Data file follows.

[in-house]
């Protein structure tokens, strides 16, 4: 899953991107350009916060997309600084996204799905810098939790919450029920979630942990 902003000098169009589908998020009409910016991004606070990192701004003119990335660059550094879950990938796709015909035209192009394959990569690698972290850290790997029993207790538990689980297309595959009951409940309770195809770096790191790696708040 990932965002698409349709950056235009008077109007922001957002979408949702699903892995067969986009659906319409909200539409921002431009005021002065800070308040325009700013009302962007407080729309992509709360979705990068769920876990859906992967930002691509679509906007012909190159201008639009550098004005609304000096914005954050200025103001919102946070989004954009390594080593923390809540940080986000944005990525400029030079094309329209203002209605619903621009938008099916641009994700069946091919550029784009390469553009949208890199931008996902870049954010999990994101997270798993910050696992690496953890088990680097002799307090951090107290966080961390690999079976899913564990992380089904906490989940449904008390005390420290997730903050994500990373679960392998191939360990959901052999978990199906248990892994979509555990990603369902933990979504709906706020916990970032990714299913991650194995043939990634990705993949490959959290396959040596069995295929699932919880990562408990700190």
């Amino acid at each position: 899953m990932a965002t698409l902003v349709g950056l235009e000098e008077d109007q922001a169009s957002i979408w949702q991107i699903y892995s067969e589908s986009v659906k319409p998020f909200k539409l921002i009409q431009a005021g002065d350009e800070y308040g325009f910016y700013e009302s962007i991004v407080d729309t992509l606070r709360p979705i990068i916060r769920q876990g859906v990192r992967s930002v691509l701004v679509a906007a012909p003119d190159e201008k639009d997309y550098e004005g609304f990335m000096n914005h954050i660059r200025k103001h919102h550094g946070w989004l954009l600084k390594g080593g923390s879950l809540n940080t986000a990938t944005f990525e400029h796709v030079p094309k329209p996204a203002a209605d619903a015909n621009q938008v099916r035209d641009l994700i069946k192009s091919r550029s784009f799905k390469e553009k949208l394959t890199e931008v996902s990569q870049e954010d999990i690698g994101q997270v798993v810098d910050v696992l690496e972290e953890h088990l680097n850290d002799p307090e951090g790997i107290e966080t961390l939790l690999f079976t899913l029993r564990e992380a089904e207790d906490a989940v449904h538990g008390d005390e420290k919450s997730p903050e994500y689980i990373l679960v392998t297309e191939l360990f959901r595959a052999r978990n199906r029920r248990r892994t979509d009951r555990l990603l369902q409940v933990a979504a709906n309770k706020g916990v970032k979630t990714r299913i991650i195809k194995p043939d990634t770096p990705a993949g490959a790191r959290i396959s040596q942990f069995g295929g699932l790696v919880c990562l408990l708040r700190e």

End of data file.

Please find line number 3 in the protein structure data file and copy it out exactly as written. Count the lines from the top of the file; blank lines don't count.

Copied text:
């Amino acid at each position: 899953m990932a965002t698409l902003v349709g950056l235009e000098e008077d109007q922001a169009s957002i979408w949702q991107i699903y892995s067969e589908s986009v659906k319409p998020f909200k539409l921002i009409q431009a005021g002065d350009e800070y308040g325009f910016y700013e009302s962007i991004v407080d729309t992509l606070r709360p979705i990068i916060r769920q876990g859906v990192r992967s930002v691509l701004v679509a906007a012909p003119d190159e201008k639009d997309y550098e004005g609304f990335m000096n914005h954050i660059r200025k103001h919102h550094g946070w989004l954009l600084k390594g080593g923390s879950l809540n940080t986000a990938t944005f990525e400029h796709v030079p094309k329209p996204a203002a209605d619903a015909n621009q938008v099916r035209d641009l994700i069946k192009s091919r550029s784009f799905k390469e553009k949208l394959t890199e931008v996902s990569q870049e954010d999990i690698g994101q997270v798993v810098d910050v696992l690496e972290e953890h088990l680097n850290d002799p307090e951090g790997i107290e966080t961390l939790l690999f079976t899913l029993r564990e992380a089904e207790d906490a989940v449904h538990g008390d005390e420290k919450s997730p903050e994500y689980i990373l679960v392998t297309e191939l360990f959901r595959a052999r978990n199906r029920r248990r892994t979509d009951r555990l990603l369902q409940v933990a979504a709906n309770k706020g916990v970032k979630t990714r299913i991650i195809k194995p043939d990634t770096p990705a993949g490959a790191r959290i396959s040596q942990f069995g295929g699932l790696v919880c990562l408990l708040r700190e």